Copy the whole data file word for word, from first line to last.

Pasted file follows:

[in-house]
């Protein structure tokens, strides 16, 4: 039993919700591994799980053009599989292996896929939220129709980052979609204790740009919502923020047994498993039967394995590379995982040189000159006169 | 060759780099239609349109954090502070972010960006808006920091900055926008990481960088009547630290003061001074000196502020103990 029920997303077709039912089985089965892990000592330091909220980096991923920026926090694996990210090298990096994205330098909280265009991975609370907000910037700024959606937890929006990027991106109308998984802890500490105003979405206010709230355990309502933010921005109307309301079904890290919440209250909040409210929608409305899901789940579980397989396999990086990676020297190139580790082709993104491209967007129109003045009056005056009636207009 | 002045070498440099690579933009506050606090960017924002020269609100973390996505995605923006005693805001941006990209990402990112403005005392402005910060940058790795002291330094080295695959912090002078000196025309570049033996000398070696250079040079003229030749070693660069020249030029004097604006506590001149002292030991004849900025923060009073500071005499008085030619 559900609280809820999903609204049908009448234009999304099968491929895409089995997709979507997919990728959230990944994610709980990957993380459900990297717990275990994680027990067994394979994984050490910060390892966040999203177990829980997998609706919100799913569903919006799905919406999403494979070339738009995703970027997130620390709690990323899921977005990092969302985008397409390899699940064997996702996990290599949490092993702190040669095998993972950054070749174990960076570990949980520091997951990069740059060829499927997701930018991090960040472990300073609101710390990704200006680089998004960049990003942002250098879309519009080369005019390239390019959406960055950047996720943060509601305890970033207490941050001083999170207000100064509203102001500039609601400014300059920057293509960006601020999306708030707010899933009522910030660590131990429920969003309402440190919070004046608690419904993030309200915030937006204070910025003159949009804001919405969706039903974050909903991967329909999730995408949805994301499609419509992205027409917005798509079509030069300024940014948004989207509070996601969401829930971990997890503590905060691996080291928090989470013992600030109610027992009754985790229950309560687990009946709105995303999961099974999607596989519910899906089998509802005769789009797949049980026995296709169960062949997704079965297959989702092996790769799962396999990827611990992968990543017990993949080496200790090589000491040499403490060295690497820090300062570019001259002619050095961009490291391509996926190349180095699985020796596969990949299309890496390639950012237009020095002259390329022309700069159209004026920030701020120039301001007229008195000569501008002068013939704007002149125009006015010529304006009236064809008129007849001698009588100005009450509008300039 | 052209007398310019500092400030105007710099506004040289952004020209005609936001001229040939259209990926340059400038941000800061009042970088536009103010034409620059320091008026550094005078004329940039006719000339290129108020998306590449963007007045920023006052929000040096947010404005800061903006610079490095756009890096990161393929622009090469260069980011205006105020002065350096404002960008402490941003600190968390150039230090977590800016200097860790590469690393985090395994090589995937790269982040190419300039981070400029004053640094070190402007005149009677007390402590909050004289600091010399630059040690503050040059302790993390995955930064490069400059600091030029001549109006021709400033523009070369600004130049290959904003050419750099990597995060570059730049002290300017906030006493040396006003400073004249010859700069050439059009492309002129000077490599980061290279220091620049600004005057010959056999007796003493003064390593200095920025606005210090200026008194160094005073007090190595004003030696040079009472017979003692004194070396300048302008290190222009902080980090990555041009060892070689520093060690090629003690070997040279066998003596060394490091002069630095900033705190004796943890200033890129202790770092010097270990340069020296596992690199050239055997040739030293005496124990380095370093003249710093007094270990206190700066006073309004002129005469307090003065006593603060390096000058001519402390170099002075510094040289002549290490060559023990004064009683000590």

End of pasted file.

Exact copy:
[in-house]
């Protein structure tokens, strides 16, 4: 039993919700591994799980053009599989292996896929939220129709980052979609204790740009919502923020047994498993039967394995590379995982040189000159006169 | 060759780099239609349109954090502070972010960006808006920091900055926008990481960088009547630290003061001074000196502020103990 029920997303077709039912089985089965892990000592330091909220980096991923920026926090694996990210090298990096994205330098909280265009991975609370907000910037700024959606937890929006990027991106109308998984802890500490105003979405206010709230355990309502933010921005109307309301079904890290919440209250909040409210929608409305899901789940579980397989396999990086990676020297190139580790082709993104491209967007129109003045009056005056009636207009 | 002045070498440099690579933009506050606090960017924002020269609100973390996505995605923006005693805001941006990209990402990112403005005392402005910060940058790795002291330094080295695959912090002078000196025309570049033996000398070696250079040079003229030749070693660069020249030029004097604006506590001149002292030991004849900025923060009073500071005499008085030619 559900609280809820999903609204049908009448234009999304099968491929895409089995997709979507997919990728959230990944994610709980990957993380459900990297717990275990994680027990067994394979994984050490910060390892966040999203177990829980997998609706919100799913569903919006799905919406999403494979070339738009995703970027997130620390709690990323899921977005990092969302985008397409390899699940064997996702996990290599949490092993702190040669095998993972950054070749174990960076570990949980520091997951990069740059060829499927997701930018991090960040472990300073609101710390990704200006680089998004960049990003942002250098879309519009080369005019390239390019959406960055950047996720943060509601305890970033207490941050001083999170207000100064509203102001500039609601400014300059920057293509960006601020999306708030707010899933009522910030660590131990429920969003309402440190919070004046608690419904993030309200915030937006204070910025003159949009804001919405969706039903974050909903991967329909999730995408949805994301499609419509992205027409917005798509079509030069300024940014948004989207509070996601969401829930971990997890503590905060691996080291928090989470013992600030109610027992009754985790229950309560687990009946709105995303999961099974999607596989519910899906089998509802005769789009797949049980026995296709169960062949997704079965297959989702092996790769799962396999990827611990992968990543017990993949080496200790090589000491040499403490060295690497820090300062570019001259002619050095961009490291391509996926190349180095699985020796596969990949299309890496390639950012237009020095002259390329022309700069159209004026920030701020120039301001007229008195000569501008002068013939704007002149125009006015010529304006009236064809008129007849001698009588100005009450509008300039 | 052209007398310019500092400030105007710099506004040289952004020209005609936001001229040939259209990926340059400038941000800061009042970088536009103010034409620059320091008026550094005078004329940039006719000339290129108020998306590449963007007045920023006052929000040096947010404005800061903006610079490095756009890096990161393929622009090469260069980011205006105020002065350096404002960008402490941003600190968390150039230090977590800016200097860790590469690393985090395994090589995937790269982040190419300039981070400029004053640094070190402007005149009677007390402590909050004289600091010399630059040690503050040059302790993390995955930064490069400059600091030029001549109006021709400033523009070369600004130049290959904003050419750099990597995060570059730049002290300017906030006493040396006003400073004249010859700069050439059009492309002129000077490599980061290279220091620049600004005057010959056999007796003493003064390593200095920025606005210090200026008194160094005073007090190595004003030696040079009472017979003692004194070396300048302008290190222009902080980090990555041009060892070689520093060690090629003690070997040279066998003596060394490091002069630095900033705190004796943890200033890129202790770092010097270990340069020296596992690199050239055997040739030293005496124990380095370093003249710093007094270990206190700066006073309004002129005469307090003065006593603060390096000058001519402390170099002075510094040289002549290490060559023990004064009683000590």